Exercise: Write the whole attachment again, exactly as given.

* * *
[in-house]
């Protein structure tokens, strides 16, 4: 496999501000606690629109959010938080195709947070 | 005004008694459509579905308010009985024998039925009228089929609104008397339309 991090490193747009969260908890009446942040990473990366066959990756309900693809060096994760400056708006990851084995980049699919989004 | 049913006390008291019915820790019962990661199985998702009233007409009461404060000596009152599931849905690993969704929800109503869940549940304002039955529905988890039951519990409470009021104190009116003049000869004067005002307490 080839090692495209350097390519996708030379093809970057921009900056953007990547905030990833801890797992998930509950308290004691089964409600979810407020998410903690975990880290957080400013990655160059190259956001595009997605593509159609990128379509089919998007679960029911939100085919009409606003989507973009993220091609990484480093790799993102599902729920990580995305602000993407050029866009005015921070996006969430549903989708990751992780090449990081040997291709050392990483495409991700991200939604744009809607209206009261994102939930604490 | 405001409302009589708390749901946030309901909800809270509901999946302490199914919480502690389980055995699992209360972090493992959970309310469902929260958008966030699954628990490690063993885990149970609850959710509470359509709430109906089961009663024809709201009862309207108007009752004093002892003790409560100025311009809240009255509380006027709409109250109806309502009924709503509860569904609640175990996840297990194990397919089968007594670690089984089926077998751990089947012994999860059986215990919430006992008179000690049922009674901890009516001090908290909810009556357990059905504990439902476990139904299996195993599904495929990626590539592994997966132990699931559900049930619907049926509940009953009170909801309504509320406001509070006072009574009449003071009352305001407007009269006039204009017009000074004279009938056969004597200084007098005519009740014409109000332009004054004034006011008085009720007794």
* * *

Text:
[in-house]
């Protein structure tokens, strides 16, 4: 496999501000606690629109959010938080195709947070 | 005004008694459509579905308010009985024998039925009228089929609104008397339309 991090490193747009969260908890009446942040990473990366066959990756309900693809060096994760400056708006990851084995980049699919989004 | 049913006390008291019915820790019962990661199985998702009233007409009461404060000596009152599931849905690993969704929800109503869940549940304002039955529905988890039951519990409470009021104190009116003049000869004067005002307490 080839090692495209350097390519996708030379093809970057921009900056953007990547905030990833801890797992998930509950308290004691089964409600979810407020998410903690975990880290957080400013990655160059190259956001595009997605593509159609990128379509089919998007679960029911939100085919009409606003989507973009993220091609990484480093790799993102599902729920990580995305602000993407050029866009005015921070996006969430549903989708990751992780090449990081040997291709050392990483495409991700991200939604744009809607209206009261994102939930604490 | 405001409302009589708390749901946030309901909800809270509901999946302490199914919480502690389980055995699992209360972090493992959970309310469902929260958008966030699954628990490690063993885990149970609850959710509470359509709430109906089961009663024809709201009862309207108007009752004093002892003790409560100025311009809240009255509380006027709409109250109806309502009924709503509860569904609640175990996840297990194990397919089968007594670690089984089926077998751990089947012994999860059986215990919430006992008179000690049922009674901890009516001090908290909810009556357990059905504990439902476990139904299996195993599904495929990626590539592994997966132990699931559900049930619907049926509940009953009170909801309504509320406001509070006072009574009449003071009352305001407007009269006039204009017009000074004279009938056969004597200084007098005519009740014409109000332009004054004034006011008085009720007794």